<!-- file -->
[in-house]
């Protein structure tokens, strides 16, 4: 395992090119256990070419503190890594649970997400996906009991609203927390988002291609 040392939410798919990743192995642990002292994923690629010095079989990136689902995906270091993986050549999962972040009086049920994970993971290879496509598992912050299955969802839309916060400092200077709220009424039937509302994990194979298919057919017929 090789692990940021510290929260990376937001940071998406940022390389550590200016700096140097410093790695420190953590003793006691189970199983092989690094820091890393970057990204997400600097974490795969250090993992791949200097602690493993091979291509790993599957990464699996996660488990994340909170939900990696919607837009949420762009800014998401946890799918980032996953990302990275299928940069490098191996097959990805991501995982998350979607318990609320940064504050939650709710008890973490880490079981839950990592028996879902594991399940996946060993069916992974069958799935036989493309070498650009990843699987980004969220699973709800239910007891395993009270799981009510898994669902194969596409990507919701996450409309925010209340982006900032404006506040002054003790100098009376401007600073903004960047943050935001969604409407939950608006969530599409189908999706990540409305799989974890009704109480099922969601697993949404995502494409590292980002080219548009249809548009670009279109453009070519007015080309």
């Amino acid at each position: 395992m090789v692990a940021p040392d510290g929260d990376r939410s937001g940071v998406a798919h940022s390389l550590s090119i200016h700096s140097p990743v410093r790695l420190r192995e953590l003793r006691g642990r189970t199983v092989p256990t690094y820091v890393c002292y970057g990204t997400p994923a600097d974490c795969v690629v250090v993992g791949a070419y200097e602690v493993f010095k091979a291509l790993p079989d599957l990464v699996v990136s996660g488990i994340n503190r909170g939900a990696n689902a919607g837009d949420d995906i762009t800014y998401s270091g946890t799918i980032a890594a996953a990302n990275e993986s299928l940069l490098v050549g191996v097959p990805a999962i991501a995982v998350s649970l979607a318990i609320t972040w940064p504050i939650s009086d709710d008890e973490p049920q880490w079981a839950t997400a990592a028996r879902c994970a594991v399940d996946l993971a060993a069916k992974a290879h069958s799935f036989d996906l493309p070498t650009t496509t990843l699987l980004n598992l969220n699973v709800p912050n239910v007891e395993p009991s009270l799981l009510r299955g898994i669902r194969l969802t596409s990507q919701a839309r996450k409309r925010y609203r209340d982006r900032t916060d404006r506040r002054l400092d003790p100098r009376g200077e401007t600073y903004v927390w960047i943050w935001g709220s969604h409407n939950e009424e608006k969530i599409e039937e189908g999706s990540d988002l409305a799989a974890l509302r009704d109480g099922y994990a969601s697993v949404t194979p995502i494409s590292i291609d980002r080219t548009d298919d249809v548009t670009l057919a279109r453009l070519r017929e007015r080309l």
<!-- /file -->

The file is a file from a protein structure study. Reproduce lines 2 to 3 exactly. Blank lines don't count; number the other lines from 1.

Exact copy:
């Protein structure tokens, strides 16, 4: 395992090119256990070419503190890594649970997400996906009991609203927390988002291609 040392939410798919990743192995642990002292994923690629010095079989990136689902995906270091993986050549999962972040009086049920994970993971290879496509598992912050299955969802839309916060400092200077709220009424039937509302994990194979298919057919017929 090789692990940021510290929260990376937001940071998406940022390389550590200016700096140097410093790695420190953590003793006691189970199983092989690094820091890393970057990204997400600097974490795969250090993992791949200097602690493993091979291509790993599957990464699996996660488990994340909170939900990696919607837009949420762009800014998401946890799918980032996953990302990275299928940069490098191996097959990805991501995982998350979607318990609320940064504050939650709710008890973490880490079981839950990592028996879902594991399940996946060993069916992974069958799935036989493309070498650009990843699987980004969220699973709800239910007891395993009270799981009510898994669902194969596409990507919701996450409309925010209340982006900032404006506040002054003790100098009376401007600073903004960047943050935001969604409407939950608006969530599409189908999706990540409305799989974890009704109480099922969601697993949404995502494409590292980002080219548009249809548009670009279109453009070519007015080309």
């Amino acid at each position: 395992m090789v692990a940021p040392d510290g929260d990376r939410s937001g940071v998406a798919h940022s390389l550590s090119i200016h700096s140097p990743v410093r790695l420190r192995e953590l003793r006691g642990r189970t199983v092989p256990t690094y820091v890393c002292y970057g990204t997400p994923a600097d974490c795969v690629v250090v993992g791949a070419y200097e602690v493993f010095k091979a291509l790993p079989d599957l990464v699996v990136s996660g488990i994340n503190r909170g939900a990696n689902a919607g837009d949420d995906i762009t800014y998401s270091g946890t799918i980032a890594a996953a990302n990275e993986s299928l940069l490098v050549g191996v097959p990805a999962i991501a995982v998350s649970l979607a318990i609320t972040w940064p504050i939650s009086d709710d008890e973490p049920q880490w079981a839950t997400a990592a028996r879902c994970a594991v399940d996946l993971a060993a069916k992974a290879h069958s799935f036989d996906l493309p070498t650009t496509t990843l699987l980004n598992l969220n699973v709800p912050n239910v007891e395993p009991s009270l799981l009510r299955g898994i669902r194969l969802t596409s990507q919701a839309r996450k409309r925010y609203r209340d982006r900032t916060d404006r506040r002054l400092d003790p100098r009376g200077e401007t600073y903004v927390w960047i943050w935001g709220s969604h409407n939950e009424e608006k969530i599409e039937e189908g999706s990540d988002l409305a799989a974890l509302r009704d109480g099922y994990a969601s697993v949404t194979p995502i494409s590292i291609d980002r080219t548009d298919d249809v548009t670009l057919a279109r453009l070519r017929e007015r080309l």